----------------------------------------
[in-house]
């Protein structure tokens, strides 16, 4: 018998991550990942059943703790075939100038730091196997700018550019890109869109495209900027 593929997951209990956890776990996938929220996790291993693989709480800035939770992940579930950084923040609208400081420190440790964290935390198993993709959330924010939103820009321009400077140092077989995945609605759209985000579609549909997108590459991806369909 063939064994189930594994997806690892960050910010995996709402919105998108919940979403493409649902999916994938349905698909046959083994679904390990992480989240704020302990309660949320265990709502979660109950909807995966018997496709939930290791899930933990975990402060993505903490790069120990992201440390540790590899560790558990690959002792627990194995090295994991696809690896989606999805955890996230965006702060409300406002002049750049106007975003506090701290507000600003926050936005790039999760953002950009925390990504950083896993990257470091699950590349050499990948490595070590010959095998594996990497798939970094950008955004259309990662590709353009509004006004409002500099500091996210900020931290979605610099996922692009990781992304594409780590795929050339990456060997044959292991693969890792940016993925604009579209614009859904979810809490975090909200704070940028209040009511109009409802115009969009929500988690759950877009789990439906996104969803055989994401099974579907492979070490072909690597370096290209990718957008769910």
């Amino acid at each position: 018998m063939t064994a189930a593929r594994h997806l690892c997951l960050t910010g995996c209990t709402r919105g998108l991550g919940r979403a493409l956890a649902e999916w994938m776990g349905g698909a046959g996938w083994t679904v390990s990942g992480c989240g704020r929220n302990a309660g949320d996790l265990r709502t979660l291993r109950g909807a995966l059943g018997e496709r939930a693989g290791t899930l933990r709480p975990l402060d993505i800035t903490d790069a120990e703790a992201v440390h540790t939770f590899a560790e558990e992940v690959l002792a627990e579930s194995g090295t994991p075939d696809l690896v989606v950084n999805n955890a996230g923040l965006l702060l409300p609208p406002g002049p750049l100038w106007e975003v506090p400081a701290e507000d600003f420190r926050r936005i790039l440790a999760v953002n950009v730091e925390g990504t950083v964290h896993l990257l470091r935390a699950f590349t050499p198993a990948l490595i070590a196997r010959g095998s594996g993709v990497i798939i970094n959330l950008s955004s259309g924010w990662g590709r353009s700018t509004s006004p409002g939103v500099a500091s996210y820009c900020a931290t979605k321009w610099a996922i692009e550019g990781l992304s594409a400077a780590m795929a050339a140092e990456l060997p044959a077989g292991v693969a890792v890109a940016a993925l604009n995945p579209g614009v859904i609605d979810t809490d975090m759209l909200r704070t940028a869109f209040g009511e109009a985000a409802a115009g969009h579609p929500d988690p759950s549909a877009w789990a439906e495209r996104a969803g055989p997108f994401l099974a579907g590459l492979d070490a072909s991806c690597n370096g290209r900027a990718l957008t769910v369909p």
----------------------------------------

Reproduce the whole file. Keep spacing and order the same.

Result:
[in-house]
């Protein structure tokens, strides 16, 4: 018998991550990942059943703790075939100038730091196997700018550019890109869109495209900027 593929997951209990956890776990996938929220996790291993693989709480800035939770992940579930950084923040609208400081420190440790964290935390198993993709959330924010939103820009321009400077140092077989995945609605759209985000579609549909997108590459991806369909 063939064994189930594994997806690892960050910010995996709402919105998108919940979403493409649902999916994938349905698909046959083994679904390990992480989240704020302990309660949320265990709502979660109950909807995966018997496709939930290791899930933990975990402060993505903490790069120990992201440390540790590899560790558990690959002792627990194995090295994991696809690896989606999805955890996230965006702060409300406002002049750049106007975003506090701290507000600003926050936005790039999760953002950009925390990504950083896993990257470091699950590349050499990948490595070590010959095998594996990497798939970094950008955004259309990662590709353009509004006004409002500099500091996210900020931290979605610099996922692009990781992304594409780590795929050339990456060997044959292991693969890792940016993925604009579209614009859904979810809490975090909200704070940028209040009511109009409802115009969009929500988690759950877009789990439906996104969803055989994401099974579907492979070490072909690597370096290209990718957008769910």
């Amino acid at each position: 018998m063939t064994a189930a593929r594994h997806l690892c997951l960050t910010g995996c209990t709402r919105g998108l991550g919940r979403a493409l956890a649902e999916w994938m776990g349905g698909a046959g996938w083994t679904v390990s990942g992480c989240g704020r929220n302990a309660g949320d996790l265990r709502t979660l291993r109950g909807a995966l059943g018997e496709r939930a693989g290791t899930l933990r709480p975990l402060d993505i800035t903490d790069a120990e703790a992201v440390h540790t939770f590899a560790e558990e992940v690959l002792a627990e579930s194995g090295t994991p075939d696809l690896v989606v950084n999805n955890a996230g923040l965006l702060l409300p609208p406002g002049p750049l100038w106007e975003v506090p400081a701290e507000d600003f420190r926050r936005i790039l440790a999760v953002n950009v730091e925390g990504t950083v964290h896993l990257l470091r935390a699950f590349t050499p198993a990948l490595i070590a196997r010959g095998s594996g993709v990497i798939i970094n959330l950008s955004s259309g924010w990662g590709r353009s700018t509004s006004p409002g939103v500099a500091s996210y820009c900020a931290t979605k321009w610099a996922i692009e550019g990781l992304s594409a400077a780590m795929a050339a140092e990456l060997p044959a077989g292991v693969a890792v890109a940016a993925l604009n995945p579209g614009v859904i609605d979810t809490d975090m759209l909200r704070t940028a869109f209040g009511e109009a985000a409802a115009g969009h579609p929500d988690p759950s549909a877009w789990a439906e495209r996104a969803g055989p997108f994401l099974a579907g590459l492979d070490a072909s991806c690597n370096g290209r900027a990718l957008t769910v369909p």